No sympathy for the right-wing devil: After months of hostile coverage of Donald Trump, the New York Times saved its most personal hostility toward the only candidate on the Republican side that truly challenged Trump’s rise: Sen. Ted Cruz.
The front of Friday’s New York Times (National Edition) featured a “political memo” by Jennifer Steinhauer and Matt Flegenheimer. “Cruz’s Gamble On Redefining Race for 2020 – Defiance May Backfire as Critics See Betrayal.” The jump-page headline: “Cruz Took The Stage For Role As Brutus.” The persoal insults came fast and furious. Flegenheimer, who last December cast Cruz as an unlikeable, socially awkward “bomb-thrower” ideologue and even held his facial features against him, helped penned more personal attacks on the conservative politician's "self-regard":
Senator Ted Cruz of Texas did not come here this week to unite Republicans around their presidential nominee, Donald J. Trump. Armed with his usual arsenal of florid oratory, self-regard and blunt force, he came instead to rally them, someday, around Ted Cruz.
He failed, at least for the moment. And in the process, he managed to do the unthinkable -- make Mr. Trump look like a victim.
Determined to be more than just another speaker and looking beyond the November election, Mr. Cruz worked with aides for weeks to fashion a speech that they hoped would define him beyond his failed 2016 quest for the White House and advance his image beyond Tea Party upstart to a modern version of his idol, Ronald Reagan.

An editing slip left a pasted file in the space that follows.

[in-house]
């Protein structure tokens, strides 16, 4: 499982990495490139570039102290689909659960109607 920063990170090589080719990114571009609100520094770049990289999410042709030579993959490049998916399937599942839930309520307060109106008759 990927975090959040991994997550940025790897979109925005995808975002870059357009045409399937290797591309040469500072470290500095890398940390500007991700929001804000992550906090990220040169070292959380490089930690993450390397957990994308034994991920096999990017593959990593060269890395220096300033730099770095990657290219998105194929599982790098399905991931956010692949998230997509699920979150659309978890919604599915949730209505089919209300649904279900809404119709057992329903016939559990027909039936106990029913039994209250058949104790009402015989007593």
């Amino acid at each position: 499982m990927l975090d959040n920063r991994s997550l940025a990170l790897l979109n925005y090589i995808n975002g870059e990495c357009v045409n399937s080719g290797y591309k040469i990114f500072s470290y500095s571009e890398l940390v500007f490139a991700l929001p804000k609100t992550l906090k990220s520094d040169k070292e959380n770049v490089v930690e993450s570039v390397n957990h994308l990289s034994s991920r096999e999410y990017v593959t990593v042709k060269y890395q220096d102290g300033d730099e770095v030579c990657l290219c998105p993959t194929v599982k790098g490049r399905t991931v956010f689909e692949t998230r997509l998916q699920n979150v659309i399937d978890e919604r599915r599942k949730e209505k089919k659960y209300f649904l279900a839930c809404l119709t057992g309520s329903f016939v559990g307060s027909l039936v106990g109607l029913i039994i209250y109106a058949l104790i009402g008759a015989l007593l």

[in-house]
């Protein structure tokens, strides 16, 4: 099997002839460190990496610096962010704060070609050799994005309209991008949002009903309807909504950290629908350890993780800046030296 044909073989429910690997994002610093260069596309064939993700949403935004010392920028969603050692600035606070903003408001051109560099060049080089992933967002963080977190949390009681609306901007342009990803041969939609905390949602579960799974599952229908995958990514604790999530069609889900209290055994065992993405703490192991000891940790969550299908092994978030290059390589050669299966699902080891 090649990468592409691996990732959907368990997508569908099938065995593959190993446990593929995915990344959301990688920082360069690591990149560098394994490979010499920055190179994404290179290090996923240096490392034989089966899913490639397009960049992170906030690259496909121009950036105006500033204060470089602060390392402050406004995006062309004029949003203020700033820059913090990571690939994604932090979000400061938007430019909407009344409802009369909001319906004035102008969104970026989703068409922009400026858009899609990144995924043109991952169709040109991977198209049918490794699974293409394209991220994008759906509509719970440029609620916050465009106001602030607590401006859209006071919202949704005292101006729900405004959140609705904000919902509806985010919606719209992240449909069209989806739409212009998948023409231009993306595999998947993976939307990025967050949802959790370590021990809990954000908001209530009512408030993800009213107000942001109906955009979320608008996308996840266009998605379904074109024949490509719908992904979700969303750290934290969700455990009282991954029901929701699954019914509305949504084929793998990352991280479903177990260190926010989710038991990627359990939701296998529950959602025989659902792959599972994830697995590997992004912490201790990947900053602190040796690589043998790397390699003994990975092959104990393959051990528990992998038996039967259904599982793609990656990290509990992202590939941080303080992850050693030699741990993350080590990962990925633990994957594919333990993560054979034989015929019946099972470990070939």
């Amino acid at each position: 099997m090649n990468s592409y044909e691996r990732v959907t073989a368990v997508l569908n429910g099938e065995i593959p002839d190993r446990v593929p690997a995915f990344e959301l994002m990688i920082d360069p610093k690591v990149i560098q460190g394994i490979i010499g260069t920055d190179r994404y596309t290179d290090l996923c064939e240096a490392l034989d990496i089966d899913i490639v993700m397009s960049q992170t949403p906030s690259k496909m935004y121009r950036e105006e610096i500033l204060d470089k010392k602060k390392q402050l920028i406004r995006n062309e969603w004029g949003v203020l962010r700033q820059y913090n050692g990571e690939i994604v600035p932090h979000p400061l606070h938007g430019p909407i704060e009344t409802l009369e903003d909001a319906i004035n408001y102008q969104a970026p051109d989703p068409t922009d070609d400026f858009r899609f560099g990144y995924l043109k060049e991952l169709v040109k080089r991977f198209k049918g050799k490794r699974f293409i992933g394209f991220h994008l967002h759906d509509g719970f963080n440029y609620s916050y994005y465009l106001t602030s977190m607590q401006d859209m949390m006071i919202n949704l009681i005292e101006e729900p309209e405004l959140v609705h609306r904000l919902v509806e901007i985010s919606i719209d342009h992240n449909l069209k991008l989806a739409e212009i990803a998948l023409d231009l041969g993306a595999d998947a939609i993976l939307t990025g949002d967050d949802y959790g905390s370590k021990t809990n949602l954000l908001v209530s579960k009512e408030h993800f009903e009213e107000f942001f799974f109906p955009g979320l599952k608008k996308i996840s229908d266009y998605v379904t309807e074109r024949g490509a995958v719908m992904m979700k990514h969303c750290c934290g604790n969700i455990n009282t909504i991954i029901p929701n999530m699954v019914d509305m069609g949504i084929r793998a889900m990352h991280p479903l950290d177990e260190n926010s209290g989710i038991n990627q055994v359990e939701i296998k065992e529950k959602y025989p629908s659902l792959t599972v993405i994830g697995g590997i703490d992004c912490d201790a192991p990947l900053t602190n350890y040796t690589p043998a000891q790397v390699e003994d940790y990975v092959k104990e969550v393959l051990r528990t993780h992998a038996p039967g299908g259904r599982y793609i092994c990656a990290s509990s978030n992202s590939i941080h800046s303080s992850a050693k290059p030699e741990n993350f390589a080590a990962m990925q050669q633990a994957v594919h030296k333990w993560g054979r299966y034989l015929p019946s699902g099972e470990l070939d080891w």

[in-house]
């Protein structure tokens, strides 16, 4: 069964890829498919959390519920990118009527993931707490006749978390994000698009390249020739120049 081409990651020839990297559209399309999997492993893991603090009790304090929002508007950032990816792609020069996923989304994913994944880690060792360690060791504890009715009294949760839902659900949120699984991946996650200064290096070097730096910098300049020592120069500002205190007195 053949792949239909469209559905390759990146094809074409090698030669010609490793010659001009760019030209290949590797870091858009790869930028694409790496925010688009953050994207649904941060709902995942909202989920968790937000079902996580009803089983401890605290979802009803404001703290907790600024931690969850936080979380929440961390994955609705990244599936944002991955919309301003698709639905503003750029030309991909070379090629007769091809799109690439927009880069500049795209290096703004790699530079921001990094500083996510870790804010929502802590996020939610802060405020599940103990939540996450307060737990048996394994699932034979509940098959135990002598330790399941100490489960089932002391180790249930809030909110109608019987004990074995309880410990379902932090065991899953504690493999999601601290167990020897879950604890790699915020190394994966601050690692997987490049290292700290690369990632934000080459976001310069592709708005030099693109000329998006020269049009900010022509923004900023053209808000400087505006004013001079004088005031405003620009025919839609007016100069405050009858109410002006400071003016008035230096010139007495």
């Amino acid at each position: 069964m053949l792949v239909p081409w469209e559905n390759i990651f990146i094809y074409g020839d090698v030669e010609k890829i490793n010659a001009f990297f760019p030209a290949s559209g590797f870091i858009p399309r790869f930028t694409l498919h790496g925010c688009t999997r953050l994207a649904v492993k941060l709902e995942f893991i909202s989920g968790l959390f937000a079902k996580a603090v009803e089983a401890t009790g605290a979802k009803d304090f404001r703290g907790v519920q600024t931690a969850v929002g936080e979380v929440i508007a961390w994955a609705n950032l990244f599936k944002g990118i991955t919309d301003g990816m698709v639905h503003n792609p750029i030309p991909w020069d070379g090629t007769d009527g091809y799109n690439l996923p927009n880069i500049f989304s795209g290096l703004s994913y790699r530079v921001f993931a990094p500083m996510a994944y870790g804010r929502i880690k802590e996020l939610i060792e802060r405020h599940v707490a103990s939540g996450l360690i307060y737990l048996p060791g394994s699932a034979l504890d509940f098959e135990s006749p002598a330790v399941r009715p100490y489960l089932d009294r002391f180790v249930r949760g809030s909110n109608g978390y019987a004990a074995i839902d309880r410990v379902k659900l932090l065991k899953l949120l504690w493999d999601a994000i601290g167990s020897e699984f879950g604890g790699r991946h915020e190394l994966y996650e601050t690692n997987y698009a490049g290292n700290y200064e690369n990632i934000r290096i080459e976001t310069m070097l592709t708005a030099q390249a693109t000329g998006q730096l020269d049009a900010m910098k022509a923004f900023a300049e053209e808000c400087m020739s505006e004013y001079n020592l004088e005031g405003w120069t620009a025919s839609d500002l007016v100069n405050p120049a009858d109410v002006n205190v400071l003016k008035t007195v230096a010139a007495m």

The Times certainly becomes awfully sensitive toward Trump’s tender feelings when it’s Sen. Cruz on the attack.
But then he twisted the knife in Mr. Trump’s back, suggesting that the leadership of that America should not fall to the man his party had come to nominate.
But for now, it appears that Mr. Cruz’s raw ambition -- which fueled his audacious 2012 Senate primary victory over his state’s lieutenant governor, the disastrous government shutdown he led a year later and his subsequent attacks on the Republicans who did not support it -- has backfired.
In the cold light of morning Thursday, Mr. Cruz found himself facing down furious delegates from his own state at a public breakfast, who told him he needed to back Mr. Trump now.
Former admirers and his congressional colleagues took to television to criticize him, at times with profane language, the way his Senate colleagues have been doing for years behind closed doors. “Lucifer is back,” cracked the former House speaker, John A. Boehner, who was watching the convention with his wife and friends, according to an aide.
Even the verb choices were anti-Cruz:
As Mr. Cruz slunk from the stage and Mr. Trump’s son Eric took the lectern, Mr. Trump’s aides sought out Newt Gingrich, the former House speaker, who was slated to speak after Mr. Trump’s son.
The reporters seemed to enjoy Cruz’s shunning way too much.
Mr. Cruz tried to repair to the luxury convention suite of the Las Vegas casino magnate and Republican donor Sheldon Adelson, but he was turned away like a freshman tossed out of a senior keg party. Andy Abboud, a top aide to Mr. Adelson, told Mr. Cruz he was not welcome there, according to two people in the suite who witnessed the exchange.